My therapist, like the one mentioned above, she was nice and tried to help, but no matter how I tried to guide, she didn't seem to "get" me, which is weird because the pastor totally did, and she hadn't talked to me long. So that was an indifferent experience.


My son's therapist was excellent, and got him to talk about and learn to deal with issues he wouldn't (maybe coulnd't?) admit to us. He is much stronger for the experience.


All were fully qualified in the area we went for.


A pre-interview is excellent, though not all will do one (none of the LCSWs I called for me would) I wish there were a better way.

arlis... arliss123

We had an excellent marriage counselor; seeing her saved our marriage. But, I did research, called a national Christian organization whose beliefs align with ours and asked for a list of recommended therapists in our area. That way, at least I could be fairly sure of getting someone who would have an idea where we were coming from. I agree that calling someone out of the phone book could be a disaster. You're placing a part of yourself in their hands, so you need to trust they'll care for it.

nonmember avatar melissa

I dont really believe in couples therepy. I hate the fact of soneone i font know trying to tell me how to fix my ptonmblems. Even though you hadca bad experience it seemed like it did work. Even if it wasnt the way you were exoecting.

nonmember avatar Jo

I, too, had a dismal experience with 2 marriage counselors and 2 pastors. They took sides. They made me the bad guy, and my ex the victim. Somehow it became MY fault that HE was driven to another woman. Yeah, right. I totally get what the writer is saying. I doubt I'd ever go to any kind of counselor or therapist again.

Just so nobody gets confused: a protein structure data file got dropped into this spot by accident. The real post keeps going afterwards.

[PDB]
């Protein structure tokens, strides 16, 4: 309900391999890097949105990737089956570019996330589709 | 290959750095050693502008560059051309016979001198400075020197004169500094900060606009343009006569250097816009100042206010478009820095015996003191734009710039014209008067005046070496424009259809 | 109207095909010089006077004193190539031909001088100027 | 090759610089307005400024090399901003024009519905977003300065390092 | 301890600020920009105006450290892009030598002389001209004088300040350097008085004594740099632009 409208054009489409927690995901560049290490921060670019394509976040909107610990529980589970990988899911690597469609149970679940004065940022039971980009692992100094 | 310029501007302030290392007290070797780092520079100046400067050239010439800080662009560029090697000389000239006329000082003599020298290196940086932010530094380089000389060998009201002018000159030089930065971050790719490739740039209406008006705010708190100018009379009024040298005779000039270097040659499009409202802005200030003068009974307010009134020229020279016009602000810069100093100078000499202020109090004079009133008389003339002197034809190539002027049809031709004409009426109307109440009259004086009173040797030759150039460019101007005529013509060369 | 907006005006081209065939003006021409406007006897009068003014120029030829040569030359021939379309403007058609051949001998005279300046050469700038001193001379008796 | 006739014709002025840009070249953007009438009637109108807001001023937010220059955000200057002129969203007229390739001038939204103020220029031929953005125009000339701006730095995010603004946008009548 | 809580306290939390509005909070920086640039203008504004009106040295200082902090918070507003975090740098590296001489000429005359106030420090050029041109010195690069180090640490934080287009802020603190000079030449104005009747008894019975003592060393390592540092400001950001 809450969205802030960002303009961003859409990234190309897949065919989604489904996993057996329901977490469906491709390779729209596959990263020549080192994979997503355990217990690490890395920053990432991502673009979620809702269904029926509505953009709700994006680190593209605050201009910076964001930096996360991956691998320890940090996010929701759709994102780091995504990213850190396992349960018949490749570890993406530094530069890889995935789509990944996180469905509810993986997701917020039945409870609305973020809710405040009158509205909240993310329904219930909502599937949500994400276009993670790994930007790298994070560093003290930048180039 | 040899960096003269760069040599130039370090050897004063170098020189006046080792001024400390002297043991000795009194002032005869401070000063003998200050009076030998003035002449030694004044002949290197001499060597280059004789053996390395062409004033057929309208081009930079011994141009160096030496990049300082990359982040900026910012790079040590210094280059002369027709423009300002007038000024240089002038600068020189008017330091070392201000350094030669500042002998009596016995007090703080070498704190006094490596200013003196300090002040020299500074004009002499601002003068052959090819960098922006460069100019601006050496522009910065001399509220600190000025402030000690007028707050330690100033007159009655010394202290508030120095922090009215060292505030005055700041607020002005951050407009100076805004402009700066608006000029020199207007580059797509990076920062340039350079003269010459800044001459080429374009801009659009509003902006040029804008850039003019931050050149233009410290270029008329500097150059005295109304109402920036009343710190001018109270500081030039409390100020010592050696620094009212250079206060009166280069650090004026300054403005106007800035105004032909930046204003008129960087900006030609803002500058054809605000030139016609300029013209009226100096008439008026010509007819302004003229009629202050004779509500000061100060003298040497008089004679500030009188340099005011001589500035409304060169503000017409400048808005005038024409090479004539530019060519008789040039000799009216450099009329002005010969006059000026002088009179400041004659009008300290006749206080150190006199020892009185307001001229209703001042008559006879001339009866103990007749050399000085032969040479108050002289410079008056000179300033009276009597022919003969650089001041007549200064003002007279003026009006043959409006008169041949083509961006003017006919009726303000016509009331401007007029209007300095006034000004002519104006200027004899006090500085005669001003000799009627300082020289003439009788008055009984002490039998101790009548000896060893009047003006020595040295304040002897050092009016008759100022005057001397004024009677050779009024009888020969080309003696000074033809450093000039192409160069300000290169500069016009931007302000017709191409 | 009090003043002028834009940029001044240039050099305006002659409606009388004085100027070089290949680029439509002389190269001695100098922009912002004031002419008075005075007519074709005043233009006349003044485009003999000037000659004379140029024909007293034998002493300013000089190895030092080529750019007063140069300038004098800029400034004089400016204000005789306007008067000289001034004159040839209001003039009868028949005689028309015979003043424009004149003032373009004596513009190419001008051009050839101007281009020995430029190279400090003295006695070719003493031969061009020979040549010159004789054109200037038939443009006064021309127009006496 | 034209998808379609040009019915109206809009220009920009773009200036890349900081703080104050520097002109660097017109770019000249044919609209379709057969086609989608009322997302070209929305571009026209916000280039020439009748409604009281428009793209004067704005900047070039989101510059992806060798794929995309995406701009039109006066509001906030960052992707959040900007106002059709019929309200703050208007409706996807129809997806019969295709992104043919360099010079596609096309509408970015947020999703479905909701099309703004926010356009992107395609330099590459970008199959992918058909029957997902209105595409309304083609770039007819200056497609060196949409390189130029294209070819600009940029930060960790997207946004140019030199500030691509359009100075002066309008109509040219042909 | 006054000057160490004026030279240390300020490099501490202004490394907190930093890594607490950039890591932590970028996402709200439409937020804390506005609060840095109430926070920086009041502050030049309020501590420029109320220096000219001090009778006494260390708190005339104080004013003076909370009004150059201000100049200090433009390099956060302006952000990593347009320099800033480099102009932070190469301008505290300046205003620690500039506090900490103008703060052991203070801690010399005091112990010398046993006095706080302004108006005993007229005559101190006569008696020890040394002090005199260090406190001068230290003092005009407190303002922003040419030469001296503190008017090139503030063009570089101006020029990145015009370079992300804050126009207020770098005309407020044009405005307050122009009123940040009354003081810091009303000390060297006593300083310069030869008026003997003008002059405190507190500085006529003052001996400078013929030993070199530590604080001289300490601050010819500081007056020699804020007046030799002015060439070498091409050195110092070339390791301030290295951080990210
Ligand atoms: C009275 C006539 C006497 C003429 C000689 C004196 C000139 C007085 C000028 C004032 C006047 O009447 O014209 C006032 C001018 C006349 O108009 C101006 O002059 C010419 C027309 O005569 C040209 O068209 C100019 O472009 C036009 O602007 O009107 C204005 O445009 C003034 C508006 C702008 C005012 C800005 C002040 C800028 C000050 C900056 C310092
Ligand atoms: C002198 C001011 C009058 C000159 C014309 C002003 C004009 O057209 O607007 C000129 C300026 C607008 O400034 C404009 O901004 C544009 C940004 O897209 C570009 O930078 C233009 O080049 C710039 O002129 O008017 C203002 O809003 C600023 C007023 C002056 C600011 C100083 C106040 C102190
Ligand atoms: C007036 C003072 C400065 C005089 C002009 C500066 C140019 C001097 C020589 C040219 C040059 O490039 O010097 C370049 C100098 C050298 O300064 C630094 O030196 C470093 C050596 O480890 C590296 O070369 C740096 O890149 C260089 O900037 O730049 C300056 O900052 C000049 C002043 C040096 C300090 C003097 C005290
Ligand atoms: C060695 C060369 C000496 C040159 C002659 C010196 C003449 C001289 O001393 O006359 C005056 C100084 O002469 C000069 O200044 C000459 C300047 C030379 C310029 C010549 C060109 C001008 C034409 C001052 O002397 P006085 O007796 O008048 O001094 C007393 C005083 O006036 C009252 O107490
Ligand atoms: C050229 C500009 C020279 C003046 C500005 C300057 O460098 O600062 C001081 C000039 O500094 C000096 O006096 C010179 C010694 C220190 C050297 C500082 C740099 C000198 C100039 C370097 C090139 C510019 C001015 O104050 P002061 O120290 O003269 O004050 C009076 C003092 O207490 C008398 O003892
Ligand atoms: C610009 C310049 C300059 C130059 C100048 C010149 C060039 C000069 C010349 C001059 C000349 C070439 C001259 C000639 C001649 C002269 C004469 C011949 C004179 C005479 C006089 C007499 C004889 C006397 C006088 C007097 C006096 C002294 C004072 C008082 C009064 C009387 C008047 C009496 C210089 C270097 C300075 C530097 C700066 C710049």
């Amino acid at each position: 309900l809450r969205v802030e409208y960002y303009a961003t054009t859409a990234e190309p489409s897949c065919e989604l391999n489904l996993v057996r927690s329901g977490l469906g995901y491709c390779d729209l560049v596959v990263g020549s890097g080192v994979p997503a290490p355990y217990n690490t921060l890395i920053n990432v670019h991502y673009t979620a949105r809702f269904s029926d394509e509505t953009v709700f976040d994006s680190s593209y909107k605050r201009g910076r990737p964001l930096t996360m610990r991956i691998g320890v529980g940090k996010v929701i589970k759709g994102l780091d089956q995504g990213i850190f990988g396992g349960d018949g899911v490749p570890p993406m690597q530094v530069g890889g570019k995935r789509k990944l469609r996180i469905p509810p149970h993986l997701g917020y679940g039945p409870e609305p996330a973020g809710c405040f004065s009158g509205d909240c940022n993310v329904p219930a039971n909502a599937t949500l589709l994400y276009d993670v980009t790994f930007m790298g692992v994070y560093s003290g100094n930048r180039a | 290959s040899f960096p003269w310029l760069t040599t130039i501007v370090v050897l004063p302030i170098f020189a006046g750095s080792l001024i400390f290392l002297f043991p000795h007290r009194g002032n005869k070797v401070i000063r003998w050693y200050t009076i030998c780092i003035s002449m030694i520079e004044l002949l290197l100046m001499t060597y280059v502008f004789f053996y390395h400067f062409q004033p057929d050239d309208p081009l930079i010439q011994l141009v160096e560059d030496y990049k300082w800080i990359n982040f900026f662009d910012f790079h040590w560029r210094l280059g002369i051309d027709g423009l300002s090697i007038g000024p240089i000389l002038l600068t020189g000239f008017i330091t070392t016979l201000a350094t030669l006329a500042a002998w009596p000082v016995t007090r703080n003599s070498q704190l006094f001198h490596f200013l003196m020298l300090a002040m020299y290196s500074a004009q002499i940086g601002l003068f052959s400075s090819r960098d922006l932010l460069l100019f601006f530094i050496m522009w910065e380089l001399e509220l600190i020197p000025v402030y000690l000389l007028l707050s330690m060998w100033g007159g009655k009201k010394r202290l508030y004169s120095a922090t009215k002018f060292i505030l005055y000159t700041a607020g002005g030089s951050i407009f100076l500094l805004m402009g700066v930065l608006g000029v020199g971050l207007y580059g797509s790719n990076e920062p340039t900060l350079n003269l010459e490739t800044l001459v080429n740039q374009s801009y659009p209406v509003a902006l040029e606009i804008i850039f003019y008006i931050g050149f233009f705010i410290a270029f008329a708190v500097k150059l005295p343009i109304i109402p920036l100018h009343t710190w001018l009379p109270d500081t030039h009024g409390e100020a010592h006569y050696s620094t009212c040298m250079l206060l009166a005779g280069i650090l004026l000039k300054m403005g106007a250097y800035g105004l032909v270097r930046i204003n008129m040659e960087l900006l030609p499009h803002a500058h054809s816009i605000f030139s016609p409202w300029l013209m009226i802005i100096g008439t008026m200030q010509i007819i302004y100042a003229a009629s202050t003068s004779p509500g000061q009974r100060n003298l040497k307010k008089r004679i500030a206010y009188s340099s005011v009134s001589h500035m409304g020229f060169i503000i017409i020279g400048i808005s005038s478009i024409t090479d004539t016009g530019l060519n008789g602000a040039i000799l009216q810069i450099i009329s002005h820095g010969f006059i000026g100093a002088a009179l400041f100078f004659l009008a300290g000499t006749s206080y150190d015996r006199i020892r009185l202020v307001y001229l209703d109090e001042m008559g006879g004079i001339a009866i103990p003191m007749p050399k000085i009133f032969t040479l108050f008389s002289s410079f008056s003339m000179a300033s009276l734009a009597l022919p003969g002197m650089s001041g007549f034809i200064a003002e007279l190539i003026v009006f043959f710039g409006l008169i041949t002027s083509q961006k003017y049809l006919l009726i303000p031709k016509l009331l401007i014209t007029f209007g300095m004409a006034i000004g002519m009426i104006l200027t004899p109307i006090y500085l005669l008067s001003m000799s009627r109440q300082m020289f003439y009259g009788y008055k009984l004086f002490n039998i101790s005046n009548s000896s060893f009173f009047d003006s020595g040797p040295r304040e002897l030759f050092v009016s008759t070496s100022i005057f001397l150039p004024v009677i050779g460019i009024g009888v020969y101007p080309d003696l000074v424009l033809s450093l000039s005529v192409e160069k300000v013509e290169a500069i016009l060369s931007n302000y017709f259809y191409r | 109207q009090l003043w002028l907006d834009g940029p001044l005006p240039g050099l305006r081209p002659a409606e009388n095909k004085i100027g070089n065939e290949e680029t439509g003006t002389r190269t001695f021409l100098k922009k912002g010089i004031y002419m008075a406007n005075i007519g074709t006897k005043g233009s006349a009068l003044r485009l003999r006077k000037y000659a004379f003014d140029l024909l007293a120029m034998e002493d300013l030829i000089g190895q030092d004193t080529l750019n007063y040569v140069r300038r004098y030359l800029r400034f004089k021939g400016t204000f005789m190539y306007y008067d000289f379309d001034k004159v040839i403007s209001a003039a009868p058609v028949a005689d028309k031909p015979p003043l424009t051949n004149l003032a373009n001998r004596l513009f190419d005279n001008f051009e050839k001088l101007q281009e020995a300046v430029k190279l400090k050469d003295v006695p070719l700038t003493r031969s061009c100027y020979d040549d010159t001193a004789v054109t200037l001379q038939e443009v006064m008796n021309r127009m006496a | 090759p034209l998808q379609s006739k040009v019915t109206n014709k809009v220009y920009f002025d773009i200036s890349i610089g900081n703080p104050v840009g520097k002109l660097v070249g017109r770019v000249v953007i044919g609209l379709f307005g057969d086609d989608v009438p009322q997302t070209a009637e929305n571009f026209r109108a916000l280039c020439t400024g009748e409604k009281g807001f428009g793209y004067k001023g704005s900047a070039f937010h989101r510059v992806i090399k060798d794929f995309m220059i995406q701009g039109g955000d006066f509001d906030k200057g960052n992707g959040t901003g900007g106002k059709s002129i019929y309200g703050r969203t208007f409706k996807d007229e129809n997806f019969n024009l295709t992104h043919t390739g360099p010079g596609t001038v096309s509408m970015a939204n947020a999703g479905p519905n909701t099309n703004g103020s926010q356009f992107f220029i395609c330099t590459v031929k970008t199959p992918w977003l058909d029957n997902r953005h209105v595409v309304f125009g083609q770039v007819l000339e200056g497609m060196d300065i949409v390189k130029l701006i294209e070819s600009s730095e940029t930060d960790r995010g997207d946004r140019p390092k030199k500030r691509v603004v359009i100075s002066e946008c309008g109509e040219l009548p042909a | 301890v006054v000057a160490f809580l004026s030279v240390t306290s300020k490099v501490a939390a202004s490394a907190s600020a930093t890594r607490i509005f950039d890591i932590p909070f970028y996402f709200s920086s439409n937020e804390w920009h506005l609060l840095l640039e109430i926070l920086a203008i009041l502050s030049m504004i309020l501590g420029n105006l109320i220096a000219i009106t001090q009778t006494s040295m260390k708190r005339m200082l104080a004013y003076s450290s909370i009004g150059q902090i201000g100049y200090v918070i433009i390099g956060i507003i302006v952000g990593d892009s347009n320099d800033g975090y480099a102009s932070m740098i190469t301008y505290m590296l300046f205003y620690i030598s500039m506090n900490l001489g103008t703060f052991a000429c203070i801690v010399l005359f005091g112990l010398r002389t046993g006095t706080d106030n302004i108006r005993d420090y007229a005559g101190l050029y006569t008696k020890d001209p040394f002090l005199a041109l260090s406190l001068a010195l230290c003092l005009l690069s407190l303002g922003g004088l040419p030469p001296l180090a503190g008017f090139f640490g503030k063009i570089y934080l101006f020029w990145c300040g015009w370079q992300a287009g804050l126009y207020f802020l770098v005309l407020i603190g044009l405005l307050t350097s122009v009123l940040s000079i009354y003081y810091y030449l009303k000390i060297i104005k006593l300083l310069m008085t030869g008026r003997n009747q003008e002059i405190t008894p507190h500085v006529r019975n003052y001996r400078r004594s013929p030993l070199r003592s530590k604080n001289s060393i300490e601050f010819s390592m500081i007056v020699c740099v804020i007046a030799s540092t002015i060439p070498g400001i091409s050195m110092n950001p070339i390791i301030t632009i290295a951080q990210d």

nonmember avatar Lensy

Wow this hits kind of close to home .. my mother and her husband were recently victims to a similar scenario. Their pastor had offered them some free marriage counseling as they have been emotionally dealing with some rocky points in their relationship. At first they would attend together but it didn't take long before the pastor recommended counseling them separately. Long story short my mom and step dad discovered the pastor had been stringing them both along, telling each of them it was definitely the other person's fault for their problems and that their spouse had admitted to not wanting to work it out, etc just some really contradicting things ..

sterl... sterling21

It sounds like a awful experience, but I wonder why the therapist was allowing you to argue during the session? Sounds like he had know idea what he was doing and just had you there for extra cash. Maybe you can report him for malpractice.

nonmember avatar jeri

In any profession, there are the good, the bad and the mostly in between. You should absolutely report this "professional" to their organization.

emszoo emszoo

Sounds like both of were the victum of a sociopath. No profession is exempt from sociopaths. I agree with jeri, I'd report this guy but sadly sociopaths usally get away with it. Maybe doing a little reading on sociopaths will help, it helped me after I became the target of one.